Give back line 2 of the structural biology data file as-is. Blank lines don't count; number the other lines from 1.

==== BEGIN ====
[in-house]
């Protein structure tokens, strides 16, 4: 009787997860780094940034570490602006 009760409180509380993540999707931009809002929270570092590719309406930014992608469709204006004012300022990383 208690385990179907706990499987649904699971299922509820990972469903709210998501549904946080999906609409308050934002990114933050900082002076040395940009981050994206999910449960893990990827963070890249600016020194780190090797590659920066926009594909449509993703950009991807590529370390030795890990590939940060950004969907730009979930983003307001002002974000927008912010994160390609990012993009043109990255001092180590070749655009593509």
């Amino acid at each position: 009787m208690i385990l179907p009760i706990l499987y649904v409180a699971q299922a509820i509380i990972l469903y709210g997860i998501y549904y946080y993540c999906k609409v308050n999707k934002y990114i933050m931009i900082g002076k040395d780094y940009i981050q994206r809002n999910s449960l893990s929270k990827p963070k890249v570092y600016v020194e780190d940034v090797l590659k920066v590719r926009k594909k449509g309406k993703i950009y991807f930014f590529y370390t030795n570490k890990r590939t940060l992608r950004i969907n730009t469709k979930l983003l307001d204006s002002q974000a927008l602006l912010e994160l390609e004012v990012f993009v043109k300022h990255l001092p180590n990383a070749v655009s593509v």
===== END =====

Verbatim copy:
């Protein structure tokens, strides 16, 4: 009787997860780094940034570490602006 009760409180509380993540999707931009809002929270570092590719309406930014992608469709204006004012300022990383 208690385990179907706990499987649904699971299922509820990972469903709210998501549904946080999906609409308050934002990114933050900082002076040395940009981050994206999910449960893990990827963070890249600016020194780190090797590659920066926009594909449509993703950009991807590529370390030795890990590939940060950004969907730009979930983003307001002002974000927008912010994160390609990012993009043109990255001092180590070749655009593509």